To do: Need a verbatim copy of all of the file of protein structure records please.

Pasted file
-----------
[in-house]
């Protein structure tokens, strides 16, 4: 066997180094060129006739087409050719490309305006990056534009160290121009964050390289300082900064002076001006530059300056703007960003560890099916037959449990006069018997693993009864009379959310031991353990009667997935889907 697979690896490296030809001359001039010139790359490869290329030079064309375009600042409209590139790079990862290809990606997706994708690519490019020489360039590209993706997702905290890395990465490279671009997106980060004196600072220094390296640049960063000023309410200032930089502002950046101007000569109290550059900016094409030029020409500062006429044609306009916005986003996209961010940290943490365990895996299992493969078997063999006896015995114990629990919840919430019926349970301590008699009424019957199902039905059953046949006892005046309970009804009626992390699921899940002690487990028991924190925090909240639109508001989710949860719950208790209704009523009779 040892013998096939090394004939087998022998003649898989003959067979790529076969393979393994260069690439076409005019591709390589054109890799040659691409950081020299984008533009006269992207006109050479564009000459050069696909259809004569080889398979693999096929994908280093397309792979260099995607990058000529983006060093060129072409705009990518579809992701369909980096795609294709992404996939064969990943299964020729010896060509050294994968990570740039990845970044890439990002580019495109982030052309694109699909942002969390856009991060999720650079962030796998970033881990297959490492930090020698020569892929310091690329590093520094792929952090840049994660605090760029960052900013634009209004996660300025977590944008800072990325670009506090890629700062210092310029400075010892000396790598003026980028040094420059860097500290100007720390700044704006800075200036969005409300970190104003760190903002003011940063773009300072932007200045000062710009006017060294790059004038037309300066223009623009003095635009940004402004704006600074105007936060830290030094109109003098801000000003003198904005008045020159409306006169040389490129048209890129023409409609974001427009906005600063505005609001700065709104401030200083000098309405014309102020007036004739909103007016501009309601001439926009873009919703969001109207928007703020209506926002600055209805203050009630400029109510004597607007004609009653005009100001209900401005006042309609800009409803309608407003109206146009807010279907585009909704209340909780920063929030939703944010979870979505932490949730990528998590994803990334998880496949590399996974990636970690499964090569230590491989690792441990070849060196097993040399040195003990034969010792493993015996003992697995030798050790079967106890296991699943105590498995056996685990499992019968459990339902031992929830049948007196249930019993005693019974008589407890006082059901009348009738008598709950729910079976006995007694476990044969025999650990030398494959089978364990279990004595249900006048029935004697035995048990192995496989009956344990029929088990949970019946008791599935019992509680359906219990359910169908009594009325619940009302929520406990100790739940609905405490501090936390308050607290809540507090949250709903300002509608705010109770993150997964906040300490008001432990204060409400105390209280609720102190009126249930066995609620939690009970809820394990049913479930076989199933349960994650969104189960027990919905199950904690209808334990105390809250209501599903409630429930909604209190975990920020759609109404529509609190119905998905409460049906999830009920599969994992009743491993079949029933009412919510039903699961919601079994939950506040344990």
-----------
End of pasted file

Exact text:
[in-house]
């Protein structure tokens, strides 16, 4: 066997180094060129006739087409050719490309305006990056534009160290121009964050390289300082900064002076001006530059300056703007960003560890099916037959449990006069018997693993009864009379959310031991353990009667997935889907 697979690896490296030809001359001039010139790359490869290329030079064309375009600042409209590139790079990862290809990606997706994708690519490019020489360039590209993706997702905290890395990465490279671009997106980060004196600072220094390296640049960063000023309410200032930089502002950046101007000569109290550059900016094409030029020409500062006429044609306009916005986003996209961010940290943490365990895996299992493969078997063999006896015995114990629990919840919430019926349970301590008699009424019957199902039905059953046949006892005046309970009804009626992390699921899940002690487990028991924190925090909240639109508001989710949860719950208790209704009523009779 040892013998096939090394004939087998022998003649898989003959067979790529076969393979393994260069690439076409005019591709390589054109890799040659691409950081020299984008533009006269992207006109050479564009000459050069696909259809004569080889398979693999096929994908280093397309792979260099995607990058000529983006060093060129072409705009990518579809992701369909980096795609294709992404996939064969990943299964020729010896060509050294994968990570740039990845970044890439990002580019495109982030052309694109699909942002969390856009991060999720650079962030796998970033881990297959490492930090020698020569892929310091690329590093520094792929952090840049994660605090760029960052900013634009209004996660300025977590944008800072990325670009506090890629700062210092310029400075010892000396790598003026980028040094420059860097500290100007720390700044704006800075200036969005409300970190104003760190903002003011940063773009300072932007200045000062710009006017060294790059004038037309300066223009623009003095635009940004402004704006600074105007936060830290030094109109003098801000000003003198904005008045020159409306006169040389490129048209890129023409409609974001427009906005600063505005609001700065709104401030200083000098309405014309102020007036004739909103007016501009309601001439926009873009919703969001109207928007703020209506926002600055209805203050009630400029109510004597607007004609009653005009100001209900401005006042309609800009409803309608407003109206146009807010279907585009909704209340909780920063929030939703944010979870979505932490949730990528998590994803990334998880496949590399996974990636970690499964090569230590491989690792441990070849060196097993040399040195003990034969010792493993015996003992697995030798050790079967106890296991699943105590498995056996685990499992019968459990339902031992929830049948007196249930019993005693019974008589407890006082059901009348009738008598709950729910079976006995007694476990044969025999650990030398494959089978364990279990004595249900006048029935004697035995048990192995496989009956344990029929088990949970019946008791599935019992509680359906219990359910169908009594009325619940009302929520406990100790739940609905405490501090936390308050607290809540507090949250709903300002509608705010109770993150997964906040300490008001432990204060409400105390209280609720102190009126249930066995609620939690009970809820394990049913479930076989199933349960994650969104189960027990919905199950904690209808334990105390809250209501599903409630429930909604209190975990920020759609109404529509609190119905998905409460049906999830009920599969994992009743491993079949029933009412919510039903699961919601079994939950506040344990």